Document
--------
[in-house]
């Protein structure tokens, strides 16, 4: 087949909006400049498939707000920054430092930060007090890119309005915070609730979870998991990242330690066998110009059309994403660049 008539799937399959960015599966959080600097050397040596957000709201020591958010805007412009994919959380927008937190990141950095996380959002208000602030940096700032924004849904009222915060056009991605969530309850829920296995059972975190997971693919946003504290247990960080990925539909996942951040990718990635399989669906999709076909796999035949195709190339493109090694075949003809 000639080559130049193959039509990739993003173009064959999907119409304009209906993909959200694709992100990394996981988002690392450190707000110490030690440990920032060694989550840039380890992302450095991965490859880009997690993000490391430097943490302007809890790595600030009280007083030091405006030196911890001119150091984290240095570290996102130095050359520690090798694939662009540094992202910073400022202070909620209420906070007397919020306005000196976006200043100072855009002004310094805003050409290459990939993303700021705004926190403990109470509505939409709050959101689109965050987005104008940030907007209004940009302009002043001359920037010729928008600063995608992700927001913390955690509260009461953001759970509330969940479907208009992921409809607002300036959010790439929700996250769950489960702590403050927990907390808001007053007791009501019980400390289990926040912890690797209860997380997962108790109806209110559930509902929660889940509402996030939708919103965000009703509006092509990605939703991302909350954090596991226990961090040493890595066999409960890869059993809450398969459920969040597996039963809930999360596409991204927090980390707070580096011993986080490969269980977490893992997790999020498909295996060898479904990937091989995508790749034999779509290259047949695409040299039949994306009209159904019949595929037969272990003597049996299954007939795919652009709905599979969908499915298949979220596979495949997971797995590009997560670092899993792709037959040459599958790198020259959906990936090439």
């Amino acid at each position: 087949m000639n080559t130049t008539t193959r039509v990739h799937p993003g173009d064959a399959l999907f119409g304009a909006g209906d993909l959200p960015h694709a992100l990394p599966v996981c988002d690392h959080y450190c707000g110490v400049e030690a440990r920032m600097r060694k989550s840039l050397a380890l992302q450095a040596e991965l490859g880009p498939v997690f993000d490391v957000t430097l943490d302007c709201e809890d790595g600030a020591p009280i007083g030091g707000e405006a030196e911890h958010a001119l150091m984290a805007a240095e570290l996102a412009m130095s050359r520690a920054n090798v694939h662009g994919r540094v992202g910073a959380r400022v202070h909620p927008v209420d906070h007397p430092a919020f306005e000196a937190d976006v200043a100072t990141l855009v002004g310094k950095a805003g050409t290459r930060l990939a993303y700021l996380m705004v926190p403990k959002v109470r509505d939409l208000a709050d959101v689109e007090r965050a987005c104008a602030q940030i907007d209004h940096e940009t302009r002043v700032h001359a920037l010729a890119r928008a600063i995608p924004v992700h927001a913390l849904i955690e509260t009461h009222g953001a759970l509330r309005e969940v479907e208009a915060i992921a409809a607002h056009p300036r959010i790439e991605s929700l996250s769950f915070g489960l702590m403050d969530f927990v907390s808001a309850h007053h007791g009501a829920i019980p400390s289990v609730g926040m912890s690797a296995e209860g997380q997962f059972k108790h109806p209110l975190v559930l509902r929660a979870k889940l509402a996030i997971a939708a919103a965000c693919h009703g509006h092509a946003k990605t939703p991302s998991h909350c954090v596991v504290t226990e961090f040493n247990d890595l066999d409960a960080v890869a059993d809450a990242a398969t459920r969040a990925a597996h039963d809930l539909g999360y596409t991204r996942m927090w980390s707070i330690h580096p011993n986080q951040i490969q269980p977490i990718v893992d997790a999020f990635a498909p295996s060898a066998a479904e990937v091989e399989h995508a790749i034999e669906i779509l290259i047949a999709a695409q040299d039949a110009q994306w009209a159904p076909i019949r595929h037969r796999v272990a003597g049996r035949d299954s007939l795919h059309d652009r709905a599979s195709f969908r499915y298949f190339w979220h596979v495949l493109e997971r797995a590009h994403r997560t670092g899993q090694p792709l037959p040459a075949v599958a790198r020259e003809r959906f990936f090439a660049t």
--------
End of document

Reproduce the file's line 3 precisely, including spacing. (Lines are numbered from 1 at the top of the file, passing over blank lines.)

């Amino acid at each position: 087949m000639n080559t130049t008539t193959r039509v990739h799937p993003g173009d064959a399959l999907f119409g304009a909006g209906d993909l959200p960015h694709a992100l990394p599966v996981c988002d690392h959080y450190c707000g110490v400049e030690a440990r920032m600097r060694k989550s840039l050397a380890l992302q450095a040596e991965l490859g880009p498939v997690f993000d490391v957000t430097l943490d302007c709201e809890d790595g600030a020591p009280i007083g030091g707000e405006a030196e911890h958010a001119l150091m984290a805007a240095e570290l996102a412009m130095s050359r520690a920054n090798v694939h662009g994919r540094v992202g910073a959380r400022v202070h909620p927008v209420d906070h007397p430092a919020f306005e000196a937190d976006v200043a100072t990141l855009v002004g310094k950095a805003g050409t290459r930060l990939a993303y700021l996380m705004v926190p403990k959002v109470r509505d939409l208000a709050d959101v689109e007090r965050a987005c104008a602030q940030i907007d209004h940096e940009t302009r002043v700032h001359a920037l010729a890119r928008a600063i995608p924004v992700h927001a913390l849904i955690e509260t009461h009222g953001a759970l509330r309005e969940v479907e208009a915060i992921a409809a607002h056009p300036r959010i790439e991605s929700l996250s769950f915070g489960l702590m403050d969530f927990v907390s808001a309850h007053h007791g009501a829920i019980p400390s289990v609730g926040m912890s690797a296995e209860g997380q997962f059972k108790h109806p209110l975190v559930l509902r929660a979870k889940l509402a996030i997971a939708a919103a965000c693919h009703g509006h092509a946003k990605t939703p991302s998991h909350c954090v596991v504290t226990e961090f040493n247990d890595l066999d409960a960080v890869a059993d809450a990242a398969t459920r969040a990925a597996h039963d809930l539909g999360y596409t991204r996942m927090w980390s707070i330690h580096p011993n986080q951040i490969q269980p977490i990718v893992d997790a999020f990635a498909p295996s060898a066998a479904e990937v091989e399989h995508a790749i034999e669906i779509l290259i047949a999709a695409q040299d039949a110009q994306w009209a159904p076909i019949r595929h037969r796999v272990a003597g049996r035949d299954s007939l795919h059309d652009r709905a599979s195709f969908r499915y298949f190339w979220h596979v495949l493109e997971r797995a590009h994403r997560t670092g899993q090694p792709l037959p040459a075949v599958a790198r020259e003809r959906f990936f090439a660049t």